If you are open and trust everyone, others will perceive your behaviour as abnormal and shut you out.

The reason humans are so good at torture is because they excel in imagining what others would feel. The more empathetic, the crueler you can be.

MEMORY

Mental activity stimulates the development of nerve cells and their axons in the part of the brain being used. So existing connections between groups of cells can be reinforced by an increase in the number of terminal arborisations.

Short term memory is limited in the amount of information and time it can be held.

Long term memory requires the synthesis of new proteins, because it involves forming new connections between neurons. this amounts to a structural change for which glial cells produce lactate, the essential fuel.

Highly emotional events often bypass the short term memory and immediately be stored in the long term memory.

"If memory is localised anywhere, it is everywhere."

Functional scans show whether a brain area is involved with a certain function, but brain damage only reveals whether it is crucial to that function.

Hippocampus: means seahorse because of the shape of the structure. When there is severe damage to the hippocampus, the person may be rendered completely incapable of making new memories.

It specialises in combining sensory information, and if it wants to retain this information it transfers it to the long term memory. It does this with the entorhinal cortex - here the first sings of Alzheimer's appear, this is why people with Alzheimer's may not remember what happened an hour ago. It is also involved in spatial orientation. London taxi drivers show a gradual increase in grey matter at the back of the hippocampus. It is also necessary for imagining the future.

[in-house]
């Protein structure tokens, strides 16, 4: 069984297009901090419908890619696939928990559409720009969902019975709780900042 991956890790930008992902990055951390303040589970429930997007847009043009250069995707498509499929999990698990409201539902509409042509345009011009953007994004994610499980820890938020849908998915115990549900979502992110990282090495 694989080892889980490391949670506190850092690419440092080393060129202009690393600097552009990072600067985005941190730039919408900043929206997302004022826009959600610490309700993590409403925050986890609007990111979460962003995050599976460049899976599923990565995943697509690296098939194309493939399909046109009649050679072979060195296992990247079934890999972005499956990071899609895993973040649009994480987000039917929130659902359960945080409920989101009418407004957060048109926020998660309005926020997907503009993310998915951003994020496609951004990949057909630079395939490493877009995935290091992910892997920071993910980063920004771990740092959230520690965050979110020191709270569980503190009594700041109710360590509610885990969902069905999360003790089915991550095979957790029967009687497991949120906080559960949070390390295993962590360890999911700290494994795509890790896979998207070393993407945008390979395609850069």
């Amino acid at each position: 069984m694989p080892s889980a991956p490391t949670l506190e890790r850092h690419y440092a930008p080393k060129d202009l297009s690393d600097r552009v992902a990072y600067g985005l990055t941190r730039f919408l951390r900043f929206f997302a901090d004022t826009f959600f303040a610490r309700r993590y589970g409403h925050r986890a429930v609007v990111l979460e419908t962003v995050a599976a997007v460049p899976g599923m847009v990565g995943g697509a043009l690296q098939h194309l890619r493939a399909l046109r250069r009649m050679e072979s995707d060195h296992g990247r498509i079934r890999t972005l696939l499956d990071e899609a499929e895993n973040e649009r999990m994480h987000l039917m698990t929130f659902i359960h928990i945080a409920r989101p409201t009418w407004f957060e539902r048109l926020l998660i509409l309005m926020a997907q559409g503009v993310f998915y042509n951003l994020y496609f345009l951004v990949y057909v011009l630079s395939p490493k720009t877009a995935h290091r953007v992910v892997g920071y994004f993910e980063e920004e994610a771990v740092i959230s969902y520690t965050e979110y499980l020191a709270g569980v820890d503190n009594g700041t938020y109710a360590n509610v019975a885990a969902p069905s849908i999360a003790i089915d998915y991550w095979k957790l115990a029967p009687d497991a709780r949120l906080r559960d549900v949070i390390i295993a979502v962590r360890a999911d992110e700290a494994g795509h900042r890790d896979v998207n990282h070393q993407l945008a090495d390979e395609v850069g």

The deciding factors for storing information in the long term memory are the importance of the information and the emotional charge of the moment.

The amygdala, just in the front of the hippocampus in the temporal lobe imprints memories that have a strong emotional charge under the influence of the stress hormone cortisol, registering them immediately in the long term memory. This is why 80% of our earliest memories have negative associations - remembering bad events is more important for survival.

Post traumatic stress disorder happens when the amygdala has done its work too well, preventing the prefrontal cortex for signalling the the threat is over. The amygdala is activated by noradrenaline so beta-blockers are used to prevent the amygdala from so strongly labelling dramatic experiences and the individual from being overwhelmed by negative emotions.

Borderline personality disorder: emotional instability and impulsiveness, negative emotions are linked to such a strong stress reaction that the person runs an increased risk of retrograde and anterograde amnesia.

During sleep the hippocampus constantly activates memories and transmits them to the cerebral cortex.

Different aspects of an event are stored in different sites of the brain. They have to be pieced together to recall the memory, and the empty bits are filled by our brains.

eg. Prospognosia - face blindness; you ca see well but not regonize the face.

eg. Capgras syndrome - being convinced that someone is an imposter of the person they are supposed to be.

The various components of vision are processed in different parts of the brain - some people can't see things while they are in motion, and then can see them normally when they stop.

The safest place for information to be stored is our remote memory: language and music are stored there, which are also the last to go in illnesses that affect the memory, such as Alzheimer's.

80% of our neurons are in the cerebellum.

- they ensure our movement and speech are flowing and coordinated.

- they contain the memory of how to do things

- they keep track of motor learning and steer performance of these tasks

- surprise the impact of your own actions on other parts of the brain - you can't tickle yourself

Damage to the cerebellum makes you very clumsy; stumble, not able to touch your own nose etc.

Alcohol and cannabis affect the cerebellum and hence your movement and coordination.